HONOLULU (HawaiiNewsNow) - A controversial nominee is defending his ability to lead the Department of Land and Natural Resources. In a newly-released questionnaire, Carleton Ching responds to growing concerns about his experience and a potential conflict of interest.
Ching's Senate confirmation hearing is on Wednesday. The governor's pick to head the DLNR faces a tough battle. The Committee on Water and Land received more than 1,000 pieces of testimony by Monday morning.
"Over 900 in opposition and about 100 in favor," said State Senator Laura Thielen, chair of the Water and Land Committee. "There have been highly controversial nominations in the past, but it does seem a bit unusual."
"That's massive. Look, we're supposed to listen to the people, right? So the people are saying, utterly and completely, this is not the right choice," said State Senator Josh Green (D-West Hawaii).
Despite the new numbers and criticism from environmentalists, the governor isn't changing his mind. He issued this statement: "The DLNR director has to balance many diverse interests to achieve the mission of preserving and protecting Hawaii's natural, historic and cultural resources. I stand by Carleton Ching and believe he will be a good steward of the public trust."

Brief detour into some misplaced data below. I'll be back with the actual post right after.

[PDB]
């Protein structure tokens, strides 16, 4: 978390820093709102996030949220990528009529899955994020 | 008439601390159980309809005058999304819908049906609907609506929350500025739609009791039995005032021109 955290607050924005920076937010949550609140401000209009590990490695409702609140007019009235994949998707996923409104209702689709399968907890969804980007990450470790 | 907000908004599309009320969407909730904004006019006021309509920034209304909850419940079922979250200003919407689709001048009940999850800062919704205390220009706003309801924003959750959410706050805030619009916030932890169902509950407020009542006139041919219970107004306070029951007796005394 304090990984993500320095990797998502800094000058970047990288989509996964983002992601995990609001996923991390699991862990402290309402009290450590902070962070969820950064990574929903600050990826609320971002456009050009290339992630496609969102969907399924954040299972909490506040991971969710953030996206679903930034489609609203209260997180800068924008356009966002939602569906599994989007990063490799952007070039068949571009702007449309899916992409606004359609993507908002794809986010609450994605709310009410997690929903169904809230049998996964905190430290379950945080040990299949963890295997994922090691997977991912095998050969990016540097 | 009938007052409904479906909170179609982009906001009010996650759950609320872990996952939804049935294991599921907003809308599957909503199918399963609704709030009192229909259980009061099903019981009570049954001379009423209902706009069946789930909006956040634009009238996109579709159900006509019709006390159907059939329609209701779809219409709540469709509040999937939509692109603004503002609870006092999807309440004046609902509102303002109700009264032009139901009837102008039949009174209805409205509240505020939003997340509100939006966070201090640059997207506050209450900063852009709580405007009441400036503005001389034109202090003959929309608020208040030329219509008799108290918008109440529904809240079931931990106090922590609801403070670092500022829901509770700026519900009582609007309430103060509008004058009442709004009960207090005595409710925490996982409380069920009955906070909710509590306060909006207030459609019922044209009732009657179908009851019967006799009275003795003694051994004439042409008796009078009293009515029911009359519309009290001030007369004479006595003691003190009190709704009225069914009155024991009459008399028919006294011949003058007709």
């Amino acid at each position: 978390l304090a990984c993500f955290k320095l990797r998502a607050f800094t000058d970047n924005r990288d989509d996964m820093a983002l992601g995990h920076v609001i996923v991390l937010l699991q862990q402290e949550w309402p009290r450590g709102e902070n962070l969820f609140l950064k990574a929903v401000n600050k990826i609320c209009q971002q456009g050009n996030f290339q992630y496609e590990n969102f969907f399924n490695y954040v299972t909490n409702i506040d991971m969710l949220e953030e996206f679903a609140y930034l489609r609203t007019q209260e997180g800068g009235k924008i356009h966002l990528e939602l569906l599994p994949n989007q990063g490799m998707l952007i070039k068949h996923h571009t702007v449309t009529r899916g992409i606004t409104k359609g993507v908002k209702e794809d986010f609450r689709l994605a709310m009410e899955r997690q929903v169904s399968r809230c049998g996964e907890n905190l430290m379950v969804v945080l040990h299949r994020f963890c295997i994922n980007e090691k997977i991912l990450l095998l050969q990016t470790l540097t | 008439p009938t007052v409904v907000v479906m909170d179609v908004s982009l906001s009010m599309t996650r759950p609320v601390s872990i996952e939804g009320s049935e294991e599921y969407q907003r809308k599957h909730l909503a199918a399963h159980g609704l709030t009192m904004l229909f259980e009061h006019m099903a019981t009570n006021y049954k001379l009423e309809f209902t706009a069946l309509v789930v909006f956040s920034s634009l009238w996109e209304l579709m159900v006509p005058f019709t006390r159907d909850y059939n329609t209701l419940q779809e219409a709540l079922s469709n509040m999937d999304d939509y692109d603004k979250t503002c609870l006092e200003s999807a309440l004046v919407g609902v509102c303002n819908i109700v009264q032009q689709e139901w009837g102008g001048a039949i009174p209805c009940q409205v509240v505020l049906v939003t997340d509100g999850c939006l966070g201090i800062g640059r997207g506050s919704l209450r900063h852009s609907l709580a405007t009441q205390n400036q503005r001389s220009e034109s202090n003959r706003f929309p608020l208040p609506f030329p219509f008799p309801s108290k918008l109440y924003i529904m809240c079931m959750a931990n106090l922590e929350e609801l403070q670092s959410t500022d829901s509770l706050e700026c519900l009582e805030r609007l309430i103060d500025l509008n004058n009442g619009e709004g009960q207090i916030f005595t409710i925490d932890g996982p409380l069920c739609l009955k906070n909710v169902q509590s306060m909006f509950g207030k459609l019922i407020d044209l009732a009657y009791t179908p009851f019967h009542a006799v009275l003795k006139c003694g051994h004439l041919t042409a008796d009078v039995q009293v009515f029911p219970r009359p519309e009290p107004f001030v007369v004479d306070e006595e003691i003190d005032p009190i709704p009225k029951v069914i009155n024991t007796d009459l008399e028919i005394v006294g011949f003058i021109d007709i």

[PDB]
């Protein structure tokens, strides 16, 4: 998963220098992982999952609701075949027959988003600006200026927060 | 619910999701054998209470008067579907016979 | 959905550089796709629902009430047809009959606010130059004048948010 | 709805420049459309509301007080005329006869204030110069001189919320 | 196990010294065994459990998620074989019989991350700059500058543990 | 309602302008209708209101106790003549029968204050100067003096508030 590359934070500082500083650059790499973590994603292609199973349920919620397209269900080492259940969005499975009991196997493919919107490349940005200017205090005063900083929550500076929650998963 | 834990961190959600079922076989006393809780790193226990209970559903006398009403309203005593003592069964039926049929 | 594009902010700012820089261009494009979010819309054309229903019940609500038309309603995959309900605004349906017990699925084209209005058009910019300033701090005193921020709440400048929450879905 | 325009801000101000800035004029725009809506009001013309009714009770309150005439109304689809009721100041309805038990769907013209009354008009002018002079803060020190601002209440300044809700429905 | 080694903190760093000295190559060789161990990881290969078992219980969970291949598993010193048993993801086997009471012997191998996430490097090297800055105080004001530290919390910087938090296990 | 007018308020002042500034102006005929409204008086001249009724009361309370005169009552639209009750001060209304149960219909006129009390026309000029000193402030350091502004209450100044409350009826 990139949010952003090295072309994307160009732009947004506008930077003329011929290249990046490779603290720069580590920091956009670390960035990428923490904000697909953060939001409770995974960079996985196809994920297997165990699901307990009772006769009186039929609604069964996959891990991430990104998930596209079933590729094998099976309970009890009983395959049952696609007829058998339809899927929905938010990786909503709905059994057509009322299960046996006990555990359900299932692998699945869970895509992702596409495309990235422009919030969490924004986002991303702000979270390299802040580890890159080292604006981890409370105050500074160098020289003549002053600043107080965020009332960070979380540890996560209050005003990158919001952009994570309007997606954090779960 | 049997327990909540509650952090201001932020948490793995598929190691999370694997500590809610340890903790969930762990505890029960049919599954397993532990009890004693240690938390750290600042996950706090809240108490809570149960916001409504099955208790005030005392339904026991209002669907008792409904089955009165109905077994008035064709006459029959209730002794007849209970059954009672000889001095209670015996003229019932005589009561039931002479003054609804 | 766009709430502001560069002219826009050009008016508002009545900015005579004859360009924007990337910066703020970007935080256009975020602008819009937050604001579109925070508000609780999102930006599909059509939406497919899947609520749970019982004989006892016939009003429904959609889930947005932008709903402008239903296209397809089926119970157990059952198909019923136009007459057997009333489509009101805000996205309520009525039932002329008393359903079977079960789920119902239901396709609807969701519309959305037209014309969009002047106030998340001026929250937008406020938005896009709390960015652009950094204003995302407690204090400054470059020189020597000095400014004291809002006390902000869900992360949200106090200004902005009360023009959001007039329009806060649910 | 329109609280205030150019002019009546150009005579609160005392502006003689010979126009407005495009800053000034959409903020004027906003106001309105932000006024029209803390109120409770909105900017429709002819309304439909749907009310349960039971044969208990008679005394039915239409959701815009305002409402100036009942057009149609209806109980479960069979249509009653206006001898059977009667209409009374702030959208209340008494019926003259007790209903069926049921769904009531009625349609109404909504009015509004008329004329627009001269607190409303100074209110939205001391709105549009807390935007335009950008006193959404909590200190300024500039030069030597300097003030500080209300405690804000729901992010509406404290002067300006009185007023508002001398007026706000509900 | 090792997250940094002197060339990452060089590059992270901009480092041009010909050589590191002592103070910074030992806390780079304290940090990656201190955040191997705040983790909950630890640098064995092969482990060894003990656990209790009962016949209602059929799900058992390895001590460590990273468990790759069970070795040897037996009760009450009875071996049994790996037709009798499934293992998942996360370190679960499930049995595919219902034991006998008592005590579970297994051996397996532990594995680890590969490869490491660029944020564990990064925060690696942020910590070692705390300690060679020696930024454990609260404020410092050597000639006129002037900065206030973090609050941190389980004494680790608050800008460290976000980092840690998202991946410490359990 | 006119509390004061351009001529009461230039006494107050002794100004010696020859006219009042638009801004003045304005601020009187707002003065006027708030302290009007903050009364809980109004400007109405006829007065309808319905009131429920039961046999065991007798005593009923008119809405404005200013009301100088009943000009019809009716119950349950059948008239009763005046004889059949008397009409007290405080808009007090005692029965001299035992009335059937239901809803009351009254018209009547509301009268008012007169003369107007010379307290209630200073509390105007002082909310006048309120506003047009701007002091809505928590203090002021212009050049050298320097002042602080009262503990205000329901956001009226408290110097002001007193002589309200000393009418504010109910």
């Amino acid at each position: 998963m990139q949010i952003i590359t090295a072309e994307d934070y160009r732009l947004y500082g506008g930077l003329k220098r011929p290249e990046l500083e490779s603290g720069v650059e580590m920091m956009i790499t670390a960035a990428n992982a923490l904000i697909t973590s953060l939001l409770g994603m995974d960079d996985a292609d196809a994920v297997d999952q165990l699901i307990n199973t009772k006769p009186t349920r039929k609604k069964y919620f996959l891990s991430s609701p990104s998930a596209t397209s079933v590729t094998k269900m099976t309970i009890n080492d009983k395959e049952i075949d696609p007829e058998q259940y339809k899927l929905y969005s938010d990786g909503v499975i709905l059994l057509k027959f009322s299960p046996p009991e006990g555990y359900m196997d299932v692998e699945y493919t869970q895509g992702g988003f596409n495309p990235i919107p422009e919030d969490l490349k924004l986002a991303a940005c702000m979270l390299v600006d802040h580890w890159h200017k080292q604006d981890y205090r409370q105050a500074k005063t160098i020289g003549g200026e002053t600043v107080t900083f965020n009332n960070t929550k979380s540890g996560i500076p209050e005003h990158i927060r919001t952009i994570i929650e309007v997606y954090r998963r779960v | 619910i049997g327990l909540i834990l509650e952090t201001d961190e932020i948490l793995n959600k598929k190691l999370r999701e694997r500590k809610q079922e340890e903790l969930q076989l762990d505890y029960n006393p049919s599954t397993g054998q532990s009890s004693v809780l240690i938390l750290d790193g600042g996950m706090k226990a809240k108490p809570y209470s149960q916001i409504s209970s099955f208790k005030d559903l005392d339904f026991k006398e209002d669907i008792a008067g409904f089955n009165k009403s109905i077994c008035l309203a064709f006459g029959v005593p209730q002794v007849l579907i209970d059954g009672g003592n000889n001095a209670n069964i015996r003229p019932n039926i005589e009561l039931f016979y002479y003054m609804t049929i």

Opponents, however, insist Ching isn't qualified for the job. They're also worried about potential conflicts of interests for the longtime Castle & Cooke lobbyist. Ching addressed the concerns in his response to a questionnaire from the committee. He wrote, "As to these matters, I would rely on the Attorney General, and BLNR to determine if a conflict exists, or if an appearance of a conflict or favoritism exists, and if so, I would recuse myself."
When asked to assess the strengths of the department, Ching cited dedicated administrators, ongoing improvements at certain departments, and potential options for revenue generations. As for weaknesses, he pointed to limited funds and resources, vacancies in some key positions, and a need for more collaboration between divisions.
"I think it's going to come down to the hearing. There is going to be a lot of attention paid to the response that he has for the questions, and how he responds to the criticism and concerns that have been raised by a number of people," said Thielen.
The hearing starts at 10 a.m. on Wednesday in Conference Room 229. The committee will come up with a recommendation and then the full Senate will vote on the nomination.